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The views of this article are the perspective of the author and may not be reflective of Confessions of the Professions.
“Brrrrrrrr!!!” …went the sound of the alarm.
I hated that sound so much, but knew I had to live with it 6 days a week. As a writer in a media firm boasting just 5 staff, 5 writers (cum a million other roles), I just had to be there.
Dragging myself away from the lure of my bed, I set about trying to catch up with time. I hated this routine, I really did.
Watching the mass of people speed-walk through the streets in Leeds made me ask myself every morning, why we had to do this. Earn a living, save a lot, retire well. It just seemed like we are all stuck in someone’s master plan.
I got on the bus, too disinterested to notice a group of people surrounding some young kid playing a guitar. Shaking my head I muttered something about folks lazing about and not having important plans for their day.
Anyway, I got to the office 10mins late again today. The ‘bus excuse’ was really getting lame so all I did was mutter a nonchalant ‘sorry’ to my boss and started to walk towards my desk.
Already, scripts from the other editors were waiting, pleading to be proof-read before publication. Proof-reading, one of my ‘adhoc’ responsibilities had become a task – I hated that too. Felt like these folk were trying to take advantage of my ‘talents’.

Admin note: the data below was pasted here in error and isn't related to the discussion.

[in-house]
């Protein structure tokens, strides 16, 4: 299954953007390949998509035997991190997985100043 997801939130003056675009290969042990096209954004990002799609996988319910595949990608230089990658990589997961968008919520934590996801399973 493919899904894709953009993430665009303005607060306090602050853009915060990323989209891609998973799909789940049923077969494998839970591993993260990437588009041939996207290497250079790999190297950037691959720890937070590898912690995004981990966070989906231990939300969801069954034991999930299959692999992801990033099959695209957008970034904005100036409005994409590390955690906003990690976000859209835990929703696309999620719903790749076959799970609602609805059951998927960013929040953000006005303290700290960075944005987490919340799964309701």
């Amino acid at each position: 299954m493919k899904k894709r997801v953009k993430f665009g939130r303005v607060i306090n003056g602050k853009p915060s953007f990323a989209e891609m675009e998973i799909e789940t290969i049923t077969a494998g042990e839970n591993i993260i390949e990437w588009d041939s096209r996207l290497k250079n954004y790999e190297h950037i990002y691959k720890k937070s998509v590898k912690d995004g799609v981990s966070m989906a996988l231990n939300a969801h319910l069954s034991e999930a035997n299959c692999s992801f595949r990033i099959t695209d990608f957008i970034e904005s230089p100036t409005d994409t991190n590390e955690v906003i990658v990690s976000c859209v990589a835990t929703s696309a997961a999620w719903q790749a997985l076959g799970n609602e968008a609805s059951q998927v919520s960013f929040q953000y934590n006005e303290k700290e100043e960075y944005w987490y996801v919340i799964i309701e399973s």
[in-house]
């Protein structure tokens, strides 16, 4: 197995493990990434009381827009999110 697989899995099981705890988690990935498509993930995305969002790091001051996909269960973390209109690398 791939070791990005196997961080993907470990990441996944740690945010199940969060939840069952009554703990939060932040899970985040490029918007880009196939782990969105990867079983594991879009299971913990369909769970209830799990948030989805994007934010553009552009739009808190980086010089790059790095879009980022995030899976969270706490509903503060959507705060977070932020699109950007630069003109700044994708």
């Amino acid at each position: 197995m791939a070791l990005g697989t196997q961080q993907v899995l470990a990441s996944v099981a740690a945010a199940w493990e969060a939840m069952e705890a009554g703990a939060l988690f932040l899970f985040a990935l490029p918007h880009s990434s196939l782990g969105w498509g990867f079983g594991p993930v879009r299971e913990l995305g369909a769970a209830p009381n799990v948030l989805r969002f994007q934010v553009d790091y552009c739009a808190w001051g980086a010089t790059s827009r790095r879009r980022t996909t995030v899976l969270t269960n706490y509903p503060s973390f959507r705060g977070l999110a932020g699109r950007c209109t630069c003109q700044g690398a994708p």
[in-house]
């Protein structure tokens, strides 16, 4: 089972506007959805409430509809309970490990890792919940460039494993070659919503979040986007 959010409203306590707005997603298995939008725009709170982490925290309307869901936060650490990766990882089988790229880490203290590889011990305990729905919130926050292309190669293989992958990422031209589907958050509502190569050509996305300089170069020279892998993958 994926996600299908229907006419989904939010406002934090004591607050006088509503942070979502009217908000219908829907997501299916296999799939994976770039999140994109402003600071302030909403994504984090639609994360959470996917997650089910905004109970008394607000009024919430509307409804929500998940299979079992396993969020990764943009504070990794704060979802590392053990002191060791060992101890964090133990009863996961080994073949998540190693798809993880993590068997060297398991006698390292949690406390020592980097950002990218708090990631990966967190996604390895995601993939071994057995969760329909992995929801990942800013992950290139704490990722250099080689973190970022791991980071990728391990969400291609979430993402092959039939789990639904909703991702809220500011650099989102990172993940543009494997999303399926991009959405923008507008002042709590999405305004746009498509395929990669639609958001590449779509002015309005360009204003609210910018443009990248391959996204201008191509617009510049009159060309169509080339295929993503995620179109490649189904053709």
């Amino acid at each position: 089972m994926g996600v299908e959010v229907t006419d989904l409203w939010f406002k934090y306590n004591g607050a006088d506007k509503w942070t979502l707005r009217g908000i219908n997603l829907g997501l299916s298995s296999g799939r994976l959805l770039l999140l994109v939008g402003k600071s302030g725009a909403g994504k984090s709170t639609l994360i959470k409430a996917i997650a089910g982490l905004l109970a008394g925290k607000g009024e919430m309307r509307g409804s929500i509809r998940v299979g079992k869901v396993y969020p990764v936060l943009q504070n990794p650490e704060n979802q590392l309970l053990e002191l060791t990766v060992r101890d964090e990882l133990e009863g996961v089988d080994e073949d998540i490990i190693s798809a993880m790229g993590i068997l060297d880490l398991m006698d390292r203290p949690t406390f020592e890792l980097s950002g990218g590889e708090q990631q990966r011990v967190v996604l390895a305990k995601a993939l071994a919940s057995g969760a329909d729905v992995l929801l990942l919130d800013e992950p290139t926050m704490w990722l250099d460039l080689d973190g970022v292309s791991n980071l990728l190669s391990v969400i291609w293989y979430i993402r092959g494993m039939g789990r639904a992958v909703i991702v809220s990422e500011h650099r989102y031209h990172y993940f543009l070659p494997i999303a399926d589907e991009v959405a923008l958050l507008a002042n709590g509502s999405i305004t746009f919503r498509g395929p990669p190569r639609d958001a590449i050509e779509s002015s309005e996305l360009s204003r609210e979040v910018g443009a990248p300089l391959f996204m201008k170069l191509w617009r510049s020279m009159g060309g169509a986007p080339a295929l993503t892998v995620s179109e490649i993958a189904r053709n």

The office was unusually quiet, without the usual buzz. Finally taking a proper look at my surrounding after 15 minutes of complaints about anything and everything, I noticed my co-staff huddled around the television set. We hardly ever used that, so I walked towards the screen knowing something was definitely up.
That was when I noticed an interview taking place at the bus station, with the caption, “The Birth Of A Star.” It was actually a short interview describing an homeless boy who moved from place to place making beautiful music with his guitar. Having been spoken about all over town, the Network TV traced him, gave him an interview and connected him with a Music school on a scholarship. In the midst of the “oohs” and “ahhs” that lingered after the interview.
I sat at my desk thinking, if only I had taken a moment to appreciate my surroundings, I would have had that story whilst also being a part of a young boy’s success story. In my haste, I had over-looked a potential story that would definitely have benefitted my work and a tale that would have brightened my day.
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Ever since that day, I have learned to enjoy life and not just live it. Take in the beautiful scenery. To be more observant and to appreciate the beautiful world we live in in spite of the negativity. After all, we’ve only got one life to live.